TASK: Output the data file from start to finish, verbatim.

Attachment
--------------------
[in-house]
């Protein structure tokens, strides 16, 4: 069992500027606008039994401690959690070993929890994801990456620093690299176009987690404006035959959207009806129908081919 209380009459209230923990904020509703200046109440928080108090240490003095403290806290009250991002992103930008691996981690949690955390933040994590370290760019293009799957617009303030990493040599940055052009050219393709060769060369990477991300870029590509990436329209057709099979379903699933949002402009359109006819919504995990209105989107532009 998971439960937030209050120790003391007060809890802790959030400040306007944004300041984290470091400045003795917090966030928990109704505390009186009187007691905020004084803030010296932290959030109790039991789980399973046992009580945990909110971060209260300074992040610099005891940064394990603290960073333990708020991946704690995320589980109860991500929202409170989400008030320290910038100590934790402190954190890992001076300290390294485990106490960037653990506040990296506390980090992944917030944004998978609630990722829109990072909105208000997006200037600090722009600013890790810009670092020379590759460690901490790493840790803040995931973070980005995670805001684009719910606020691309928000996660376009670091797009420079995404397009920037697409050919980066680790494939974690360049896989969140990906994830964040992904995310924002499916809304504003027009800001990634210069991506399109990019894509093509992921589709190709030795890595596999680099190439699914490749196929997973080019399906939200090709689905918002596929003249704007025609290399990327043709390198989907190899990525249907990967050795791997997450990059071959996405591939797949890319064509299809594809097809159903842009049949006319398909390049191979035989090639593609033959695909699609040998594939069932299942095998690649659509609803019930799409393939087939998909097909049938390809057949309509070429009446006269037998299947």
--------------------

[in-house]
């Protein structure tokens, strides 16, 4: 069992500027606008039994401690959690070993929890994801990456620093690299176009987690404006035959959207009806129908081919 209380009459209230923990904020509703200046109440928080108090240490003095403290806290009250991002992103930008691996981690949690955390933040994590370290760019293009799957617009303030990493040599940055052009050219393709060769060369990477991300870029590509990436329209057709099979379903699933949002402009359109006819919504995990209105989107532009 998971439960937030209050120790003391007060809890802790959030400040306007944004300041984290470091400045003795917090966030928990109704505390009186009187007691905020004084803030010296932290959030109790039991789980399973046992009580945990909110971060209260300074992040610099005891940064394990603290960073333990708020991946704690995320589980109860991500929202409170989400008030320290910038100590934790402190954190890992001076300290390294485990106490960037653990506040990296506390980090992944917030944004998978609630990722829109990072909105208000997006200037600090722009600013890790810009670092020379590759460690901490790493840790803040995931973070980005995670805001684009719910606020691309928000996660376009670091797009420079995404397009920037697409050919980066680790494939974690360049896989969140990906994830964040992904995310924002499916809304504003027009800001990634210069991506399109990019894509093509992921589709190709030795890595596999680099190439699914490749196929997973080019399906939200090709689905918002596929003249704007025609290399990327043709390198989907190899990525249907990967050795791997997450990059071959996405591939797949890319064509299809594809097809159903842009049949006319398909390049191979035989090639593609033959695909699609040998594939069932299942095998690649659509609803019930799409393939087939998909097909049938390809057949309509070429009446006269037998299947």